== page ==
J.T. optimistic about shoulder, outlook for '22

October 2nd, 2021

MIAMI -- joked on Friday that he has never suffered more bruises in his life than he has this season.

He got another one this week when he fouled a pitch off his leg. It was why he did not play Friday.

Realmuto played through the bruises, the fouls balls off the facemask and an injured right shoulder because he wanted to help the Phillies make the postseason for the first time since 2011. But after the Braves eliminated the Phils from contention this week, the only thing he has to worry about after Sunday’s season finale is resting, recovering and getting ready for 2022.

It is not what Realmuto expected after he signed a five-year, $115.5 million contract with the Phillies in January.

“I wanted to come back to Philly because I knew that we’d have a chance to win,” Realmuto said. “I know from [managing partner] John [Middleton] and all the way down, the whole organization cares about one thing and that’s getting back to the postseason and making a run at a World Series. We didn’t reach our goals for various reasons. We didn’t play the quality of baseball that we expected to play. Obviously, there were good things. We have a Cy Young candidate [Zack Wheeler] and the probable MVP [Bryce Harper]. That almost makes it hurt even more when guys play that well and the rest of us couldn’t do enough to get us to the postseason.”

But Realmuto said he is optimistic it will happen in 2022.

“We have a lot of improvements we need to make, but I’m confident [president of baseball operations] Dave [Dombrowski] and the front office and John, they want to make those decisions that are going to put our organization in the best position to win,” he said. “It’s not always easy to do. Dave did what he could this offseason, but we have a lot of areas we can improve as a team. But I’m optimistic he can get it done, make the moves he needs to make to have a better season next year.”

Two things jump out at Realmuto: pitching and defense.

The Phillies' bullpen entered Friday’s 5-0 victory over the Marlins with 34 blown saves, which ties the 2004 Rockies for the MLB record. Its 4.66 ERA ranked 25th. The defense’s -49 Defensive Runs Saved ranked 29th, according to FanGraphs. Its -15 Outs Above Average ranked 25th, according to Statcast.

“Our pitching staff, especially our starters, it had a lot of really good seasons,” Realmuto said. “It’s just that we give away too many runs defensively. Our bullpen, in my opinion, we could walk a lot less guys and attack the zone more. As an offense, I think we have the pieces. I just don’t think we performed as we expected. We just have to do a better job next year of having an offensive approach as a team and getting a group identity and making pitchers work a little more.”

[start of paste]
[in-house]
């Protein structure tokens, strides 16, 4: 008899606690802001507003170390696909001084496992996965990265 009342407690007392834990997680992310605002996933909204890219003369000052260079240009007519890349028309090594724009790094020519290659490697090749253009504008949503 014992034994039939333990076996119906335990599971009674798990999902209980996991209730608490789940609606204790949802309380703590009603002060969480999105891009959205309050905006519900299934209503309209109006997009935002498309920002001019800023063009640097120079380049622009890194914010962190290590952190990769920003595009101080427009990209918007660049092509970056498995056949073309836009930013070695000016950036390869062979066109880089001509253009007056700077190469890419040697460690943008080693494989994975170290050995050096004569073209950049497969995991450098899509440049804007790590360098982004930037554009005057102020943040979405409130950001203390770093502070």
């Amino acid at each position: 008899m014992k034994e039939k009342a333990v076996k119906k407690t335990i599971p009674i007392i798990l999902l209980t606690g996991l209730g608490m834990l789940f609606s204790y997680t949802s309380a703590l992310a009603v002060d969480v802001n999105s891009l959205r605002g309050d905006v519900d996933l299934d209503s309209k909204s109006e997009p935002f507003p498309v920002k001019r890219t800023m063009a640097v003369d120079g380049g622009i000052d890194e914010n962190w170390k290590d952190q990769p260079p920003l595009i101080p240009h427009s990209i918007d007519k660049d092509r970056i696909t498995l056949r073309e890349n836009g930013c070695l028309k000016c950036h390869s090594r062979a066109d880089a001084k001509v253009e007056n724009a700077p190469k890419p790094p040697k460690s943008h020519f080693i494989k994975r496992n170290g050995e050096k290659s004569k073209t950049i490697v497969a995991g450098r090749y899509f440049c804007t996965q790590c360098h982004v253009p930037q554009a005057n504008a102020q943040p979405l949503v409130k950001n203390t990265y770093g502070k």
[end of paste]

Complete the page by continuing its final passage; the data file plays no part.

Realmuto entered the season’s final weekend batting .265 with 17 home runs, 73 RBIs and a .790 OPS in 132 games. It could be his fewest home runs and lowest OPS in a full season since 2017 with the Marlins.

Realmuto refused to use his injured right shoulder as an excuse, but he said there was about a month and a half when he felt discomfort on every swing.

“It was a factor,” he said. “I don’t want to say it hindered me a lot, but it’s something I felt on a daily basis. But I was able to play with it. I just wasn’t able to produce the way that I would like to. In any regard, I could have done better, even with it.”

Realmuto said he does not need surgery to fix the shoulder. But he will rehab it, likening his offseason rehab program to a pitcher’s. His family bought a home in Clearwater, Fla., so he said he will head to Clearwater after the season and work at the team’s facilities there. The Realmutos will spend the holidays in Oklahoma before they return to Florida after the New Year.

A healthy shoulder, a few solid offseason acquisitions and some tightening up on a few other things, and Realmuto thinks next season will be different.

“We were three good games in Atlanta away from winning this division,” he said. “We’re right there. There’s no reason why we shouldn’t be optimistic.”